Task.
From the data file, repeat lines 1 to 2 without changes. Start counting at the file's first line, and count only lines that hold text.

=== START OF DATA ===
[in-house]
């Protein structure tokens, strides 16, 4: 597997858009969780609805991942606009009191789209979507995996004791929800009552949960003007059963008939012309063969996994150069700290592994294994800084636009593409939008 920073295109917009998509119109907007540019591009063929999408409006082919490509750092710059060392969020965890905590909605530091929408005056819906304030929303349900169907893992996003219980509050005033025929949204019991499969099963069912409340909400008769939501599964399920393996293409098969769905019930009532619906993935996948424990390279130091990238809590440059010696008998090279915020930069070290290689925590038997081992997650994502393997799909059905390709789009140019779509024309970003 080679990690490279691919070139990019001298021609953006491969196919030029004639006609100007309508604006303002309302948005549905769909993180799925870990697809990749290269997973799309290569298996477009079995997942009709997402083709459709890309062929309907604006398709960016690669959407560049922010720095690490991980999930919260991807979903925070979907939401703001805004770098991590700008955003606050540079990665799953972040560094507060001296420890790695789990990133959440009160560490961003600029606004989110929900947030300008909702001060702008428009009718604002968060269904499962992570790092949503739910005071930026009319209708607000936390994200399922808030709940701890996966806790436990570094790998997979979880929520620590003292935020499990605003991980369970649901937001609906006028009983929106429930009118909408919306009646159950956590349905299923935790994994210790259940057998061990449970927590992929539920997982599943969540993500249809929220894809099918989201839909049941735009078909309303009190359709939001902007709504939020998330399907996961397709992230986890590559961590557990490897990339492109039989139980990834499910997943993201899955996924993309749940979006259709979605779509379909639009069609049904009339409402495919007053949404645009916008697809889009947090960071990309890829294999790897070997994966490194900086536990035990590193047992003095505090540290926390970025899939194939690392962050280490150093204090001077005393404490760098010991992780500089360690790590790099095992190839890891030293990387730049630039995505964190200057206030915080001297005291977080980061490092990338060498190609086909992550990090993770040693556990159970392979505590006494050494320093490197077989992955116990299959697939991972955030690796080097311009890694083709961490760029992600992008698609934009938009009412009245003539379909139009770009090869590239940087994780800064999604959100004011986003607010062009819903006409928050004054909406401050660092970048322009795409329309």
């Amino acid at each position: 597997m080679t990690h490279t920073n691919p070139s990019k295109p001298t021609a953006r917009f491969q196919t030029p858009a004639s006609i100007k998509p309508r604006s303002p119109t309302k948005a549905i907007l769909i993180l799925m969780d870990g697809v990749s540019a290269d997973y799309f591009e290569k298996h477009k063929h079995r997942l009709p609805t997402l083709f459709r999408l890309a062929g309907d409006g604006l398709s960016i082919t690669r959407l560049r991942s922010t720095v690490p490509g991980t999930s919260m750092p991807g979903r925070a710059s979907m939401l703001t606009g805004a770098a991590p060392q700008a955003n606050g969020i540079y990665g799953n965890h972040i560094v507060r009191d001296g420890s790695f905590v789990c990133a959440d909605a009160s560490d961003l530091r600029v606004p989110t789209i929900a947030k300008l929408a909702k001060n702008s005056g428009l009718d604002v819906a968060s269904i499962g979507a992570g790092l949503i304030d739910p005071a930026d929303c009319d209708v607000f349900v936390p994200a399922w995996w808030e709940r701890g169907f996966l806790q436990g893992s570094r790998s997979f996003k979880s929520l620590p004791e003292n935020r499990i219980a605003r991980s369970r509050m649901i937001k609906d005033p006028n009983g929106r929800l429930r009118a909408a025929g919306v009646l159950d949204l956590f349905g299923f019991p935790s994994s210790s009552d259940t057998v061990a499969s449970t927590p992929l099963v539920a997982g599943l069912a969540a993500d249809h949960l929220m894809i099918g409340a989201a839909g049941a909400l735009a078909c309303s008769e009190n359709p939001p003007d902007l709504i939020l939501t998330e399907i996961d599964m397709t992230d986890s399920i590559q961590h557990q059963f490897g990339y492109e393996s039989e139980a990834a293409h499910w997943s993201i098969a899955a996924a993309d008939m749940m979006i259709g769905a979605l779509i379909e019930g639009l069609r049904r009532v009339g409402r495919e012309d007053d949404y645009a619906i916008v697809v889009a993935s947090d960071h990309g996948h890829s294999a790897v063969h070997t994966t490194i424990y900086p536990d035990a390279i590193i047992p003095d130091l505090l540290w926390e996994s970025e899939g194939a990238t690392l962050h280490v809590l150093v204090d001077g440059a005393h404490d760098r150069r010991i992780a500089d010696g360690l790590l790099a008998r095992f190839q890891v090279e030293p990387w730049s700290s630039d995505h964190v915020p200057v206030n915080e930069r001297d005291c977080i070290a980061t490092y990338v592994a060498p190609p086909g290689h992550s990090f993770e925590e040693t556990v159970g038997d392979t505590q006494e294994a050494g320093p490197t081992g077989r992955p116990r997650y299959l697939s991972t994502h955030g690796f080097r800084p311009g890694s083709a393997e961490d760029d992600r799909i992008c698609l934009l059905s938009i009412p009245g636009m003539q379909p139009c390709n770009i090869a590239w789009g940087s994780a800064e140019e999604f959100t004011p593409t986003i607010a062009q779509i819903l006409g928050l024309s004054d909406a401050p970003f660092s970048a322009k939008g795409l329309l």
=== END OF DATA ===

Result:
[in-house]
């Protein structure tokens, strides 16, 4: 597997858009969780609805991942606009009191789209979507995996004791929800009552949960003007059963008939012309063969996994150069700290592994294994800084636009593409939008 920073295109917009998509119109907007540019591009063929999408409006082919490509750092710059060392969020965890905590909605530091929408005056819906304030929303349900169907893992996003219980509050005033025929949204019991499969099963069912409340909400008769939501599964399920393996293409098969769905019930009532619906993935996948424990390279130091990238809590440059010696008998090279915020930069070290290689925590038997081992997650994502393997799909059905390709789009140019779509024309970003 080679990690490279691919070139990019001298021609953006491969196919030029004639006609100007309508604006303002309302948005549905769909993180799925870990697809990749290269997973799309290569298996477009079995997942009709997402083709459709890309062929309907604006398709960016690669959407560049922010720095690490991980999930919260991807979903925070979907939401703001805004770098991590700008955003606050540079990665799953972040560094507060001296420890790695789990990133959440009160560490961003600029606004989110929900947030300008909702001060702008428009009718604002968060269904499962992570790092949503739910005071930026009319209708607000936390994200399922808030709940701890996966806790436990570094790998997979979880929520620590003292935020499990605003991980369970649901937001609906006028009983929106429930009118909408919306009646159950956590349905299923935790994994210790259940057998061990449970927590992929539920997982599943969540993500249809929220894809099918989201839909049941735009078909309303009190359709939001902007709504939020998330399907996961397709992230986890590559961590557990490897990339492109039989139980990834499910997943993201899955996924993309749940979006259709979605779509379909639009069609049904009339409402495919007053949404645009916008697809889009947090960071990309890829294999790897070997994966490194900086536990035990590193047992003095505090540290926390970025899939194939690392962050280490150093204090001077005393404490760098010991992780500089360690790590790099095992190839890891030293990387730049630039995505964190200057206030915080001297005291977080980061490092990338060498190609086909992550990090993770040693556990159970392979505590006494050494320093490197077989992955116990299959697939991972955030690796080097311009890694083709961490760029992600992008698609934009938009009412009245003539379909139009770009090869590239940087994780800064999604959100004011986003607010062009819903006409928050004054909406401050660092970048322009795409329309």